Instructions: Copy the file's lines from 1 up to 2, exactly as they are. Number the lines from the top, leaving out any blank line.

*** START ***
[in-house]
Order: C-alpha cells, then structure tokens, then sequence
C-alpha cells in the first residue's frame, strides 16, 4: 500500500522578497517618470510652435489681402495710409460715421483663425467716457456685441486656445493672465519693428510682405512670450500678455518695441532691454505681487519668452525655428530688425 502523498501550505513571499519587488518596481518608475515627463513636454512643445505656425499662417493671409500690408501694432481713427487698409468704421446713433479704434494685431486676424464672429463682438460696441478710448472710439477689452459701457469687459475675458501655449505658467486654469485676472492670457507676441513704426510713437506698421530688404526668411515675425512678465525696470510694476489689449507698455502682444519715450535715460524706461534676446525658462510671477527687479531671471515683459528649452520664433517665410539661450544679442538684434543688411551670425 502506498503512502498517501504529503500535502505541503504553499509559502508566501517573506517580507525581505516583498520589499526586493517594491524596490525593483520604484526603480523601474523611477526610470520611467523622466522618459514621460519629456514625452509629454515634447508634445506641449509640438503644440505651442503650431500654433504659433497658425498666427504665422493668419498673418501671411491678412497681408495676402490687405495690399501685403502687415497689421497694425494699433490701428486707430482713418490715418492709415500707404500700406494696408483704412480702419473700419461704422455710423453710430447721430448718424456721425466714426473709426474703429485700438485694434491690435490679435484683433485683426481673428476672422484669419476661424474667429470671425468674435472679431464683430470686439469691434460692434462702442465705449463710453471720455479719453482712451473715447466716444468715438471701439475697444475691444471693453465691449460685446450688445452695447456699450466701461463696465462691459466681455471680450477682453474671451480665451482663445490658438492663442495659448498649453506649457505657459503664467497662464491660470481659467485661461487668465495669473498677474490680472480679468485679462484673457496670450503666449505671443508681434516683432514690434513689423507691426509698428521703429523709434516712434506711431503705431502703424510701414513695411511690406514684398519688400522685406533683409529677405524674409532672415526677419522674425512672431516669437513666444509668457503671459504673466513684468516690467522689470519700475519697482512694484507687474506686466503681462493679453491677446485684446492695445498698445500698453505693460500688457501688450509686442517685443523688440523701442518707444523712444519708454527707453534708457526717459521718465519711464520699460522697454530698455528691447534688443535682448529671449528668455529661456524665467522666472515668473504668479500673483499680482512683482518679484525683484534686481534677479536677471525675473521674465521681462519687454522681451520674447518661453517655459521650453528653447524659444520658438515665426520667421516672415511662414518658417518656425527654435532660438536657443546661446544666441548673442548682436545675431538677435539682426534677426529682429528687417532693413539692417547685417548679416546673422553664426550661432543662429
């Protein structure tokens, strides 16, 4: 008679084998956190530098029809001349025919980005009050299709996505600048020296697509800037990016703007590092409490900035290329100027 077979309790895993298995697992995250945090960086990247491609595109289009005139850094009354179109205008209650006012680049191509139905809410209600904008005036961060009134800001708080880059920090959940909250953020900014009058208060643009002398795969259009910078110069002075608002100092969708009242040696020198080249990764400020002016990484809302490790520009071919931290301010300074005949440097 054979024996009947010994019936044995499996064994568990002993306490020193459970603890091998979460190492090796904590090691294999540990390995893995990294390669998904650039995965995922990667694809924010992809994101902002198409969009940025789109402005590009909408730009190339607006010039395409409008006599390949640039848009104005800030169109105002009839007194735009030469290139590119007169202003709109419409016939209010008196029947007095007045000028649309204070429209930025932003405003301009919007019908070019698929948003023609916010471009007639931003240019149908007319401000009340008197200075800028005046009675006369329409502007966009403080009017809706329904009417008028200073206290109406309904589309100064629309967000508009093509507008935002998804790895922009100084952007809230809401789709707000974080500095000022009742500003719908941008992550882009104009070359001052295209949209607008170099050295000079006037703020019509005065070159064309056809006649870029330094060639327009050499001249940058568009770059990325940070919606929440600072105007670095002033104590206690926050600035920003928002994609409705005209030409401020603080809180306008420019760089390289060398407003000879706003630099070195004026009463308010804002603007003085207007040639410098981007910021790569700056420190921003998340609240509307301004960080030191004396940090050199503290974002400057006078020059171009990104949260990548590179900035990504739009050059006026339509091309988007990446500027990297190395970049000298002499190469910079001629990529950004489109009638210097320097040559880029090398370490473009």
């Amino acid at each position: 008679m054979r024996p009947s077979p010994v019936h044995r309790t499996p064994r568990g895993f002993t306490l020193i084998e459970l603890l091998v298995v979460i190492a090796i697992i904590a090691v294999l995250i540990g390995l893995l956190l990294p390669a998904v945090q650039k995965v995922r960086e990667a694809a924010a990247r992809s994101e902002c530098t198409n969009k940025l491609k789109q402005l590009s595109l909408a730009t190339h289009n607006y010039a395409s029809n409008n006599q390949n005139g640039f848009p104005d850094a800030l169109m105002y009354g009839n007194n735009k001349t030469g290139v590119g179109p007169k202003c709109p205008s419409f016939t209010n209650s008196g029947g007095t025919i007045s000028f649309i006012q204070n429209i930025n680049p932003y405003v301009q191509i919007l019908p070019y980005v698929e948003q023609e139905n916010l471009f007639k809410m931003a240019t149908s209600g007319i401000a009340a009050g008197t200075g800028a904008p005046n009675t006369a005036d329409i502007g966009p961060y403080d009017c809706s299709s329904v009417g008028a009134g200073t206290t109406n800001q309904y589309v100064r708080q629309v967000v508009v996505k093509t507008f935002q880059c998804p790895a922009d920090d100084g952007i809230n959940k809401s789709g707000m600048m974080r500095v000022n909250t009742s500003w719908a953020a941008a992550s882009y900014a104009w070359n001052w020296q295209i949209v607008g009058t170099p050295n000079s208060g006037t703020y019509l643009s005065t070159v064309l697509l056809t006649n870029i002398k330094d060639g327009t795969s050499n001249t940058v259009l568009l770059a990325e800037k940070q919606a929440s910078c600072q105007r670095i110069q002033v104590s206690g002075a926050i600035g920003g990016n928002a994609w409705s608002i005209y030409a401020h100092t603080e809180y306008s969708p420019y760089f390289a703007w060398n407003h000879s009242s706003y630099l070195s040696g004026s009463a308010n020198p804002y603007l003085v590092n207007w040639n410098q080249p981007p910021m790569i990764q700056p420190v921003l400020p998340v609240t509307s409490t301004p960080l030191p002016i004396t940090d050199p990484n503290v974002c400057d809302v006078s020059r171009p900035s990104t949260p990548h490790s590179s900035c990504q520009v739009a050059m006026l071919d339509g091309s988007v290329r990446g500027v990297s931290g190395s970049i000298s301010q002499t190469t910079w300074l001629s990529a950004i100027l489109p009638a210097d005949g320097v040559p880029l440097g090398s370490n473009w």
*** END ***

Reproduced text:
[in-house]
Order: C-alpha cells, then structure tokens, then sequence